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Harley takes new approach to jump-start flagging sales




Benedict Campbell

The motorcycle industry is in a slump. Between the Great Recession and right now bike sales have fallen by half. 

But the industry's biggest, and longest-lasting player --Harley-Davidson -- has an ambitious plan to turn things around by partnering with So Cal's EagleRider.

Duncan Wilkinson loves motorcycles.

"I love the engine," says the 54-year-old Brit, who was in Marina del Rey picking up a bike he recently bought at Bartels' Harley-Davidson. "Jumping on a Harley, I love the torque. 

The problem is there aren't as many people like Wilkinson as there used to be. You know, guys -- and gals -- who like to kick it in gear and twist the grip. Sales of new motorcycles today have stalled at half of their 2006 peak.

That's a problem for companies like Harley-Davidson, which makes about half of all motorcycles sold in the US.

"Our strategic objective is to grow 2 million new Harley-Davidson riders in the US over the next ten years," says Steve St. Thomas, Harley-Davidson's manager of U.S. market development.

Harley has a road map for getting those new riders. This year, it won't be just about selling motorcycles but renting them and offering tours through a new partnership with EagleRider, based in Hawthorne. 

"A well-run and nationwide rental program can create a bridge to ownership," St. Thomas says.

 And there's just one way to do that. 

"Get butts on bikes," says EagleRider co-founder and CEO, Chris McIntyre.

EagleRider hopes to get a lot more backsides into the saddle this year by planting rental locations inside Harley-Davidson dealerships. The company is already well established. It opened its doors in 1994 and now operates 55 independent locations throughout the country.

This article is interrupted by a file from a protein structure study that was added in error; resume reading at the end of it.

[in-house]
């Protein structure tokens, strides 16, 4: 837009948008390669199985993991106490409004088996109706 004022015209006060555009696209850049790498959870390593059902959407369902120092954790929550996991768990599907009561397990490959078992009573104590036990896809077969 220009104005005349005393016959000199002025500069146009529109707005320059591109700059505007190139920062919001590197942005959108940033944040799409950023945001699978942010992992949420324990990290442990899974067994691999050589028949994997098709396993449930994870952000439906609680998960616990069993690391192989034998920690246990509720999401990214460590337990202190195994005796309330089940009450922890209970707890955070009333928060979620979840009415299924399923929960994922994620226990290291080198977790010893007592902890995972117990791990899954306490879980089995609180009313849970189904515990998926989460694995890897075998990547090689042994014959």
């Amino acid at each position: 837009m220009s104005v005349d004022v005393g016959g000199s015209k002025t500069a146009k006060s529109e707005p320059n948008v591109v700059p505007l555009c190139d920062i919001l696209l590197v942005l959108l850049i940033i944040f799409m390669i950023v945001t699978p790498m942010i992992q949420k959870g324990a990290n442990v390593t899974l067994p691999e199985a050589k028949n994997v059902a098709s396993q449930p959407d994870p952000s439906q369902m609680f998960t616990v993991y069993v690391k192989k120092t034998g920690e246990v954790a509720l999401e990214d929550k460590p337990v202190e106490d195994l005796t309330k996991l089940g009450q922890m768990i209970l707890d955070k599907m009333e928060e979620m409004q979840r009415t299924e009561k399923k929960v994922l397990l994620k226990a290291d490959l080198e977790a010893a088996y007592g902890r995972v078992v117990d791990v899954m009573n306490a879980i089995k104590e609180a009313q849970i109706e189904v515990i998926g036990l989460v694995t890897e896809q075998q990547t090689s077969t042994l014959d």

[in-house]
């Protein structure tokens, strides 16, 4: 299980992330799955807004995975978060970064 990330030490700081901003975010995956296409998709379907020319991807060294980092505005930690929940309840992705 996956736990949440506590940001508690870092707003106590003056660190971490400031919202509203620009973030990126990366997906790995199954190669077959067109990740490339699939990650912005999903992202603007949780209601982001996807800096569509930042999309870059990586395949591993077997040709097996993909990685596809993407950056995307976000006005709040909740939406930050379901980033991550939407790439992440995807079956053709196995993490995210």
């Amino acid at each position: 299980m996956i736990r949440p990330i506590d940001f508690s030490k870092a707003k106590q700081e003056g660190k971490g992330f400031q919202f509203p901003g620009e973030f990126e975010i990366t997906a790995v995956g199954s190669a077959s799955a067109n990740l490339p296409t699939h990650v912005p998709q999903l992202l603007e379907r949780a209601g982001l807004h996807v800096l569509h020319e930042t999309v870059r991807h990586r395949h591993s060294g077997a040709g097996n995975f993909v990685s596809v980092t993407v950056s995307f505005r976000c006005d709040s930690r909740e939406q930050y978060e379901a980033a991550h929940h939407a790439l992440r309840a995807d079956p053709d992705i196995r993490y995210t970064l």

It rents bikes from more than 20 different motorcycle makers - from BMW to Honda to Triumph, but, he says, "Still to this day, I would say 80-plus percent of the demand is Harley-Davidson.

So the two outfits are joining forces.

This year, EagleRider locations will triple with a presence in 100 Harley shops

"we integrate our stores into Harley-Davidson dealerships, very similar to you walk into a Chevy dealership and see an Enterprise location," McIntyre says. "The beauty for us is it's more dots on a map."

Five of those dots will be in SoCal. So you can rent Harleys from their dealerships in Lancaster and Santa Clarita just north of L.A., south of the city in San Marcos and San Diego, and at Bartels' Harley-Davidson in Marina del Rey.

You can check that one out now by walking up to the second floor.

"We're not quite finished with the full decoration," Glenn Bartels says, as he walks through a space filled with helmets and jackets but little in the way of decor. "We have to do the wall back here still."

Since January, when his family's dealership first started renting bikes through EagleRider, business has at least doubled or tripled, Bartels says.

Being able to rent brand-new, high-interest bikes is one of the big advantages of the new partnership, Bartels says.

At Noon on a Tuesday, he had already rented four that day. All of them were the new 2018 Fat Boy with its oversize wheels and throbbing 107 cubic inch engine. 

This business model is actually a re-do for Harley-Davidson. A recent attempt didn't really take off. One drawback is that it wasn't possible to rent a bike at one dealership and return it to another.

But with dozens of Harley dealers criss-crossing the country renting bikes through EagleRider, now you can.

"Take a boomer," says Harley's St. Thomas. "If they wanted to go on a touring rally, they had to have a lot of free time.

Meaning, they needed to either ride or ship their bike to wherever the rally was happening, then ride or ship the bike back.

"Now through our partnership with EagleRider, you can fly out, rent a bike, do the touring rally and fly home."

That scenario is one way Harley hopes to keep baby boomers in the sport longer, because boomers have long been the bread and butter of motorcycling, but they're beginning to age out. And millennials aren't replacing them.

"The typical assessment of the millenials is that they don't want to own something," St. Thomas says. "They want the experience."

Thus renting, which Harley hopes will lead to the rebirth of a flagging industry and be a gateway to motorcycle ownership. 

just like it was for customer Duncan Wilkinson, who was picking up his bike at the Bartels' dealership earlier.

"When I used to live here years ago, I rented on a regular basis actually," Wilkinson says. "Just rent a Road King and go up to Ojai, but this time round I thought it's almost as cheap to buy so I bought."

Whether two million or more people will join him, that's the kind of revolution that Harley wants to hear.